Board Fails to Hold Hite Accountable

Ears on the Board of Education: July 15, 2021

by Diane Payne

President Wilkerson’s unexpected announcement of Board Member Angela McIver’s resignation, effective at the end of the meeting, took attendees by surprise.   Neither Wilkerson nor McIver gave any explanation, but McIver told the Inquirer later that she no longer has time for Board work as she must dedicate more time to her business, an extracurricular math program for elementary school students.  Wilkerson praised McIver, and McIver responded with praise for Board members, Dr. Hite and 440 staff.   McIver also thanked several advocacy organizations including  the Philadelphia Student Union, Urb Ed, and Racial Justice Organizing Committee and Melanated Educators.  McIver acknowledged APPS’ role as an “ever-present Board watchdog.” 

We now face another secret nominating process in which one person, not the electorate, will choose McIver’s replacement.  APPS has protested Mayor Kenney’s violations of the Sunshine Act as he directs his Nominating Committee, all of whom are chosen by him, to meet behind closed doors, shutting out the very people whose lives are affected by Board decisions.  We should sue, but grass-roots organizations don’t have deep pockets for lawyers, so we find ourselves shouting into the wind.  

Board members Leticia Egea-Hinton and Reginald Streeter were absent.  The two student Board representatives did not attend. 

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Board Must Address Hite Administration Incompetence



Eyes on the Board of Education:  July 15, 2021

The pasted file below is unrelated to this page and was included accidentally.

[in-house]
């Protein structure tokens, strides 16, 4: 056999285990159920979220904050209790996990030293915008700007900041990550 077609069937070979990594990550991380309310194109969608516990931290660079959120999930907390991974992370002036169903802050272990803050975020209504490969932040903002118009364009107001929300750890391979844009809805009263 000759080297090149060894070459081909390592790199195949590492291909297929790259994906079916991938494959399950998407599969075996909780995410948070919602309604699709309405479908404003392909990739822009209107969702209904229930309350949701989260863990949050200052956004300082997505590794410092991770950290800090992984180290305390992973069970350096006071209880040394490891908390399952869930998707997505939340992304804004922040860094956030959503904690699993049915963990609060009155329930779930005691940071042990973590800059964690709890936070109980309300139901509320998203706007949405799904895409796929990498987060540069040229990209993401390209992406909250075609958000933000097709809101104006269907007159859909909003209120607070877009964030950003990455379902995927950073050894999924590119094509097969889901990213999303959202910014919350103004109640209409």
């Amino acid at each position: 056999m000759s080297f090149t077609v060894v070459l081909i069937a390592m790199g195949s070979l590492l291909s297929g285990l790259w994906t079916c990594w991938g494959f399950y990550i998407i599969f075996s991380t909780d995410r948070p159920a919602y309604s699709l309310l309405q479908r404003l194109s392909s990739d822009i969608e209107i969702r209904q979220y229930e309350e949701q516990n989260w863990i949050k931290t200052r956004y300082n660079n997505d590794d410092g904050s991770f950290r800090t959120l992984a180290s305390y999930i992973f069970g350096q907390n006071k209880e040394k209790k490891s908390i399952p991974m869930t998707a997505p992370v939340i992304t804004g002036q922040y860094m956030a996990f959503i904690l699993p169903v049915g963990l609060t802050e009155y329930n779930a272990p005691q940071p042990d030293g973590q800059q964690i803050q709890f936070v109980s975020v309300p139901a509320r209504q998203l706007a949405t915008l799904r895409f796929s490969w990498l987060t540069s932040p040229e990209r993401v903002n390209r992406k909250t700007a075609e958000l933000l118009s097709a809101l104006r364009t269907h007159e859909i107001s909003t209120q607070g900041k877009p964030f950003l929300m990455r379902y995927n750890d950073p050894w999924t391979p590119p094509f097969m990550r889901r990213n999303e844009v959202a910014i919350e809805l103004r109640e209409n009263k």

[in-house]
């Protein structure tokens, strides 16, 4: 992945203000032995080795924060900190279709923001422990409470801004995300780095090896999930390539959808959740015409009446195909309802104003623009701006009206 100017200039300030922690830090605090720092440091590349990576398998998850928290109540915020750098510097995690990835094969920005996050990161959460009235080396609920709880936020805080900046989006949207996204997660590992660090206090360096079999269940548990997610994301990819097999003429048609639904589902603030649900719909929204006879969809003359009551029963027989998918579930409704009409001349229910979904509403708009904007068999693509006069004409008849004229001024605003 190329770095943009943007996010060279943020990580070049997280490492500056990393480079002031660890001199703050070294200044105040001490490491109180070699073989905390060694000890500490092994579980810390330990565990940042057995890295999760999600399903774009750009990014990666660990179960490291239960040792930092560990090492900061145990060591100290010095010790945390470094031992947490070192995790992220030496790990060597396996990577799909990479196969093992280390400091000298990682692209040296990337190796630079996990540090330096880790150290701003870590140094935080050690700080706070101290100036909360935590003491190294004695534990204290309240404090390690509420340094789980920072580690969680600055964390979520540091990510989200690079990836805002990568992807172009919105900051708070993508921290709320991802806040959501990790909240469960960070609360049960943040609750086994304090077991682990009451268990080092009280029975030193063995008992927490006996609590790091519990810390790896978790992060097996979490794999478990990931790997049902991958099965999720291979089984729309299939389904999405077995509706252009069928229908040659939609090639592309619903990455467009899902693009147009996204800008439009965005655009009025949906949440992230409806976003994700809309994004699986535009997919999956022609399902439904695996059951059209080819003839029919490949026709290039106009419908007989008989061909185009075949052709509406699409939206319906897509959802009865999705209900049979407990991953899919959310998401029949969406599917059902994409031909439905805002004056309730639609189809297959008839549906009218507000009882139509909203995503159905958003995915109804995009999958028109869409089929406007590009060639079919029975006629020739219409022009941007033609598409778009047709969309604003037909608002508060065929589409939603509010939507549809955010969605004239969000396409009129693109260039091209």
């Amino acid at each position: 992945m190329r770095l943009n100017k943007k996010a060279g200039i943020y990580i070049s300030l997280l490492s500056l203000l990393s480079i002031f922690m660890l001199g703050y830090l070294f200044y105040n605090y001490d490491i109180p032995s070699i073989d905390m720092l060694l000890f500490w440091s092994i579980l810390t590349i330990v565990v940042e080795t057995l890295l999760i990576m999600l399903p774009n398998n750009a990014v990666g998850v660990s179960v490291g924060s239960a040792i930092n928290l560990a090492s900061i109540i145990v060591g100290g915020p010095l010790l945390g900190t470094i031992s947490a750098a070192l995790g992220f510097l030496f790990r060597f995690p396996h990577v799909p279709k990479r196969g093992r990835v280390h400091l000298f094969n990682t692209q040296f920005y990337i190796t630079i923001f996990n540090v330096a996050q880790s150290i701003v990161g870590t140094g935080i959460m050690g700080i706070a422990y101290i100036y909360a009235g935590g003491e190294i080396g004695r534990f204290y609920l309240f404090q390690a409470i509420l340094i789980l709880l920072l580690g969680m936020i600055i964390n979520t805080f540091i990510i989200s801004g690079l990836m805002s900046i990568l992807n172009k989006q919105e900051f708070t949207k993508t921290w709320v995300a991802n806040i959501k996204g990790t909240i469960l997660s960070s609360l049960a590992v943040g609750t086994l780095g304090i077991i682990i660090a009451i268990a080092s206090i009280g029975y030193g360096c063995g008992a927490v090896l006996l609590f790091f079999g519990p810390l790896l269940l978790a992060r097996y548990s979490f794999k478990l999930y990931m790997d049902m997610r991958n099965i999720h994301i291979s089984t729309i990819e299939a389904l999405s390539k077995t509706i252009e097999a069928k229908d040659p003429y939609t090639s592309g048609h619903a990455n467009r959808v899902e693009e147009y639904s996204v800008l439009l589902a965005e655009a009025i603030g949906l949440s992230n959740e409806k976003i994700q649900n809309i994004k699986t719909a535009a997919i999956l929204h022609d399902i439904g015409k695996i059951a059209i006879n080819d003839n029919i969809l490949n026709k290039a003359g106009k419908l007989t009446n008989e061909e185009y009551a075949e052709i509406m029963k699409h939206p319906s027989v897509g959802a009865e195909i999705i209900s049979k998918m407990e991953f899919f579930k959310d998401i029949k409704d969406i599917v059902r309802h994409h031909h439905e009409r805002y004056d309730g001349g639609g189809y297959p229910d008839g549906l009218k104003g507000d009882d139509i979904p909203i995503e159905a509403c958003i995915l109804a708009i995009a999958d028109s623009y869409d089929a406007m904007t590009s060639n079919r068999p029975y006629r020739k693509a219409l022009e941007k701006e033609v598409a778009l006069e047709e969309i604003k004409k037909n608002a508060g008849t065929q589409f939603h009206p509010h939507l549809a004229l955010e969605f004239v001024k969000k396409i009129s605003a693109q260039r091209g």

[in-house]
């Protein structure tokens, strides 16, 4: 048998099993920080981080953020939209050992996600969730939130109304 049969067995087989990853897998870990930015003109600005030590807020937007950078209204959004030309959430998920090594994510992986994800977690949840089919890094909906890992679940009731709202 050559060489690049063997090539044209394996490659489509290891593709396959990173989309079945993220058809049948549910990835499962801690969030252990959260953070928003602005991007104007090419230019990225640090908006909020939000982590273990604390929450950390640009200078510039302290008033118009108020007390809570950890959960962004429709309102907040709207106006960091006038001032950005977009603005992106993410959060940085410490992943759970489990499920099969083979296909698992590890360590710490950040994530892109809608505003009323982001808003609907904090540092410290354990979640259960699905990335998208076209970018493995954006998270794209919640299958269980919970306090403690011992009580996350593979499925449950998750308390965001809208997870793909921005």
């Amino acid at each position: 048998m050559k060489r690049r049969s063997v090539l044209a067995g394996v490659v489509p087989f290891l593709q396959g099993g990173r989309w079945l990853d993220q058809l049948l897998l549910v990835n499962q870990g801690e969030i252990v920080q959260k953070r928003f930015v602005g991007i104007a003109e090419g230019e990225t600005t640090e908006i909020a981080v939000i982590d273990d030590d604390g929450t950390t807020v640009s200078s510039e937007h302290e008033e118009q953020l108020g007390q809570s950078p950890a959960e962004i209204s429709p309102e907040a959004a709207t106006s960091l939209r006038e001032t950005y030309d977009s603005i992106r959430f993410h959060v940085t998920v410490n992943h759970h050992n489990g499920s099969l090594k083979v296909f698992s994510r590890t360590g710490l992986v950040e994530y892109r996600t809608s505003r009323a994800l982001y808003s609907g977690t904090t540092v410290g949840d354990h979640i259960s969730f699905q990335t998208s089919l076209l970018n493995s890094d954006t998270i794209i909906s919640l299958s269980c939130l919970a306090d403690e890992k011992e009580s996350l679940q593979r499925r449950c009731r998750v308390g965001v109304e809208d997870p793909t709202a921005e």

by Lisa Haver

One year ago, over 100 people signed up to speak at the July 2020 remote Action Meeting in order to urge the Board to vote against the Hite administration’s dangerous proposed reopening plan. After seven hours of testimony from parents, students, principals, educators and community members—during which the Board members hid behind a white screen—the Board (with Angela McIver dissenting) voted not to reject the plan but to table the Item, as requested in a secret communication from Dr. Hite.

To read more, click here.

Ears on the Board of Education: June 24, 2021

By Lynda Rubin

This last Board Action meeting of the 2020-21 school year should have been a time for the Board to reflect on the difficulties encountered during this past school year and the weaknesses of the Hite administration to provide a cohesive and well executed reaction to the pandemic. Yet  the meeting was mostly business as usual. One victory:  the board is now hearing all public speakers before the Goals and Guardrails data analysis that has gone on for up to two hours at each meeting. APPS pointed out to the Board that parents who must feed and put their children to bed and teachers preparing for the next day’s lessons cannot wait for hours to be heard.  When we fight, we win!